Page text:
Wednesday, April 17, 2013

Cold, but confident....

Although the weather has been great with bright skies and no wind, the temperatures do seem colder than last year. This morning, the temperatures were -25C, but we were confident that we could operate with few problems under those conditions. Our first job, however, was to secure the drill rig and other supplies to wooden sleds and transport those to the field. This took some time, but by 9:00am we were headed out of the garage and off to the field. Larry, Bob, and Craig drove the snow machines while the rest of us headed south on Cake Eater road in our truck. 

As we made our way across the tundra to our field site, the snow depth appeared less than it did last year. The vegetation that inhabits the raised rims and ridges around the ice-wedge polygons is still visible. Last year, it was buried under a significant amount of snow.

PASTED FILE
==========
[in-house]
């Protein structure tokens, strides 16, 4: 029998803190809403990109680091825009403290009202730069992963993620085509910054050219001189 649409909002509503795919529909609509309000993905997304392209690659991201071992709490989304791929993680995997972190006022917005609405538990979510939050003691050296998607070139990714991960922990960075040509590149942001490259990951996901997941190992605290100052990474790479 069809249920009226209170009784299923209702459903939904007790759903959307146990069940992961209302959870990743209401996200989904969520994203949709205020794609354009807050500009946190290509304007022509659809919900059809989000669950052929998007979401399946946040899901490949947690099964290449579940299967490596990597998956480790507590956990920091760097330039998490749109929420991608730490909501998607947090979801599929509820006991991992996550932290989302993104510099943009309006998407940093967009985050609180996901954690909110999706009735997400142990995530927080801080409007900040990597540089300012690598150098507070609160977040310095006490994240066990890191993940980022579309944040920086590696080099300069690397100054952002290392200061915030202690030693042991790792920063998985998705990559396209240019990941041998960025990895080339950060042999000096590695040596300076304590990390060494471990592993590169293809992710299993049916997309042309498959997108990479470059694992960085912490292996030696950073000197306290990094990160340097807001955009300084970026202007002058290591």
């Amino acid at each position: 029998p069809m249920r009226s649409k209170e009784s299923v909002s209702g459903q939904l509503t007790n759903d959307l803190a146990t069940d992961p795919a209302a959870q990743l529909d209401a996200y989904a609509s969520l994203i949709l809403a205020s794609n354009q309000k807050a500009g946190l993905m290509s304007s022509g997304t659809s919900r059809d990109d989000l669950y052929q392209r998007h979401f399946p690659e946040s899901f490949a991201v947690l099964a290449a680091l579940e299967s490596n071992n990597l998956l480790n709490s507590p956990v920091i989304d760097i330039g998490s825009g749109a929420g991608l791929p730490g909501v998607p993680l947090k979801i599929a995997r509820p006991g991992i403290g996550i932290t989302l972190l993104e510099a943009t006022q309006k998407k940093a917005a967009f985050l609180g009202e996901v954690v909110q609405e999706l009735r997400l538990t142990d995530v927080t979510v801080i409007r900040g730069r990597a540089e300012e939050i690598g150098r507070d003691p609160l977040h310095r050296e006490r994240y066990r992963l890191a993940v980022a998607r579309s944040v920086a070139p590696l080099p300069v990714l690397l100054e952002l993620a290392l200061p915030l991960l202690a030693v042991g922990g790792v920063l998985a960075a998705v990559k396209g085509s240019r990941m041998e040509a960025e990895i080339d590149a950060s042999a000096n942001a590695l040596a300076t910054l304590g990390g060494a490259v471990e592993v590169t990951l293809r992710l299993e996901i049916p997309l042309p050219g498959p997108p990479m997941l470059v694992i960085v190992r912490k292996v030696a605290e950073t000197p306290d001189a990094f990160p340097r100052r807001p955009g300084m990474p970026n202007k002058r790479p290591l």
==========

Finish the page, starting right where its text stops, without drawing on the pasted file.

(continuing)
Once we reached our field site, which is several kilometers from the road, we located the sampling sites that Craig and Bob marked yesterday using GPS. The drill rig was easily raised into place and within minutes Ken was coring the first sample. It was good to see that the process seemed to go faster than last year; maybe we have learned a few things given our past experiences. The cores came out of the SIPRE auger pretty much intact which will make our job much easier back in the laboratory.


While the main team was coring, Bob was checking out the network of monitoring sites that he, Bill Cable, and Vladimir Romanovsky established last fall. We have temperature probes at multiple depths along with sensors for measuring soil moisture, heat flux, snow depth, and radiation. All this information will be useful as we parameterize and test our models of permafrost dynamics. A few sensors need to be replaced so Bob will probably spend the next day or two doing that as the rest of us continue to obtain permafrost cores.